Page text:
Pocket parks or parklets and have contributed a great deal to cities within the last few years. Pocket Parks are the name given to small areas of the urban environment or other underused public  spaces  that are transformed into Parklets.  

Image Source: http://www.pocketparksnyc.com/the-blog/category/history/2

These may be temporary or permanent and are usually comprised of seating and planted areas. 

The idea, origininating within the USA, has spread throughout the states into Europe and the UK, where they are becoming increasingly popular. Some parks are created as a temporary feature within parking bays on a street to pedestrianise or 're-claim' the street. The positive response, will of the people and increase in footfall for the nearby venues has helped to make them more of a permanent feature. The 'Pocket Parks' are subject to the constraints of the ciity. Due to their nature, they can be a positive addition to the streets for some businesses and a negative factor for those who rely on their customers parking outside.

The Parklets have been the most successful when positioned outside cafes, bars and resturants where there has been a significant increase in turnover. Parklets offer respite from the city for its inhabitants and visitors alike. They offer a restorative environment for workers away from the stresses of the city. They provide little green corridors for wildlife such as pollinators to visit and help cool and improve the air quality in towns and cities. Any green spaces that use rain positively help mitigate some of the localised flooding events becoming increasingly more common in the built environment due to climate change.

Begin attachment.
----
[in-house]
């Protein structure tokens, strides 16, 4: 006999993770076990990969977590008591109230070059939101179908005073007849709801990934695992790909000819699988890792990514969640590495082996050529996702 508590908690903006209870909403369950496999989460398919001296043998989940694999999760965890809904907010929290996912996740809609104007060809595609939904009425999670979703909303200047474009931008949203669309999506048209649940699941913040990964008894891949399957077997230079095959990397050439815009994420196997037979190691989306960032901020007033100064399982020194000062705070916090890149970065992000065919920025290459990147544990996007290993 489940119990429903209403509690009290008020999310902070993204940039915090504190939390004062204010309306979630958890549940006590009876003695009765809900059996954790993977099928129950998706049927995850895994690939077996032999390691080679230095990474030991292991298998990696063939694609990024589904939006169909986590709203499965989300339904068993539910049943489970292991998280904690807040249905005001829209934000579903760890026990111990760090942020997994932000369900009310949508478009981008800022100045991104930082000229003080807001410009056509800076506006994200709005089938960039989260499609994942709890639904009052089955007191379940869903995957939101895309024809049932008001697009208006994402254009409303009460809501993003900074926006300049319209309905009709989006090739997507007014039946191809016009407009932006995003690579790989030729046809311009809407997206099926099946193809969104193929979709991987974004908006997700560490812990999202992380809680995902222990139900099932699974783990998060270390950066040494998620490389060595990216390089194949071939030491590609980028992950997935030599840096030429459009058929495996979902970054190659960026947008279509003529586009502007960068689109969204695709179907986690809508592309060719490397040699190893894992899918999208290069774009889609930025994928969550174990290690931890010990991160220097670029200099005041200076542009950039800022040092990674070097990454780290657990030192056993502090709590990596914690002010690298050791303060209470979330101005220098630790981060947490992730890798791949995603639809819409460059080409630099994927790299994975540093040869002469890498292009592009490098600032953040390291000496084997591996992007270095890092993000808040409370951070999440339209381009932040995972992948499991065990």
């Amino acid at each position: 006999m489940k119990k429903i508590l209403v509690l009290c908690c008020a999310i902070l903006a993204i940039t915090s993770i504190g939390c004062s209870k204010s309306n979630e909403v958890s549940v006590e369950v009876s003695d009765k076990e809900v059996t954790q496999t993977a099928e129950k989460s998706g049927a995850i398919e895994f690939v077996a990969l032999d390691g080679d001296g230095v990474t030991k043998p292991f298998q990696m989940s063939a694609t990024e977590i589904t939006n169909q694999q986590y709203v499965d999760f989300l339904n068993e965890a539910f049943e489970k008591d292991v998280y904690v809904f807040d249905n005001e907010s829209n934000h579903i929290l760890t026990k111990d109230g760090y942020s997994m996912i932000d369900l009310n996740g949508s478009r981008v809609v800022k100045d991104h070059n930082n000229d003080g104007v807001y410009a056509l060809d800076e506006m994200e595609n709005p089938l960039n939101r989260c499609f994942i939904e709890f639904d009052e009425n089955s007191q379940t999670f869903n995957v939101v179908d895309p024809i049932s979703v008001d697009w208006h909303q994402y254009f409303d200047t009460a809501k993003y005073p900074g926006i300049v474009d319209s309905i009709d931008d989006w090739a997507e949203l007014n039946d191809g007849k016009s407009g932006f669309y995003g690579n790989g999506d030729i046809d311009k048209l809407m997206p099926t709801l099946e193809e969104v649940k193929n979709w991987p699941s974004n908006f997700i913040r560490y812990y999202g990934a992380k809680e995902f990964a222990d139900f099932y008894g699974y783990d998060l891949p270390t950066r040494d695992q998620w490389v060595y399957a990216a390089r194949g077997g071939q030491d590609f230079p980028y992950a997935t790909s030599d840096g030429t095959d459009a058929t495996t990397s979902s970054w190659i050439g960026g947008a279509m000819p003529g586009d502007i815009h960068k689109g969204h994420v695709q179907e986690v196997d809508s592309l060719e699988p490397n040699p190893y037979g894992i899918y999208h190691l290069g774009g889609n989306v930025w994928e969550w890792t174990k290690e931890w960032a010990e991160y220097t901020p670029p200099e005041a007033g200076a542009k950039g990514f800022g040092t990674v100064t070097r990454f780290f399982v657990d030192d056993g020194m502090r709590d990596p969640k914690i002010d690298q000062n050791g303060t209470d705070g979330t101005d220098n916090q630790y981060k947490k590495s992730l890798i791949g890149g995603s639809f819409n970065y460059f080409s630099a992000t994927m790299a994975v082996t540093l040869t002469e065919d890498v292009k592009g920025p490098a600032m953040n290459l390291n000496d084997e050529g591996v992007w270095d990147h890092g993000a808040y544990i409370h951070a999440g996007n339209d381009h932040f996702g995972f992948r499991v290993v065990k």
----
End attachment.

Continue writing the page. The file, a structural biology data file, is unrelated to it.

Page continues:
It would be great to see Pocket Parks in Nottingham to add to the green space available within the city and animate some of our very grey public realm. These parks can be 'popped up' anywhere there are gaps between buildings or un-loved corners of the city. Their presence offers a great benefit to urban spaces and the reaction from city dwellers has been shown to be positive. Evidence shows that if you create positive spaces for people they usually respond positively to them. Its has also been demonstrated successfully that by adding green space to areas of cities that have seen a decline can act as a stimulus and have a significant effect on the regeneration of those areas.

Please click the link for more information on Pocket Parks and their origin and there is a great Pinterest Board available if you want to look at some examples.

 Image Source: www.sustainablecitiescollective.com

Helen Taylor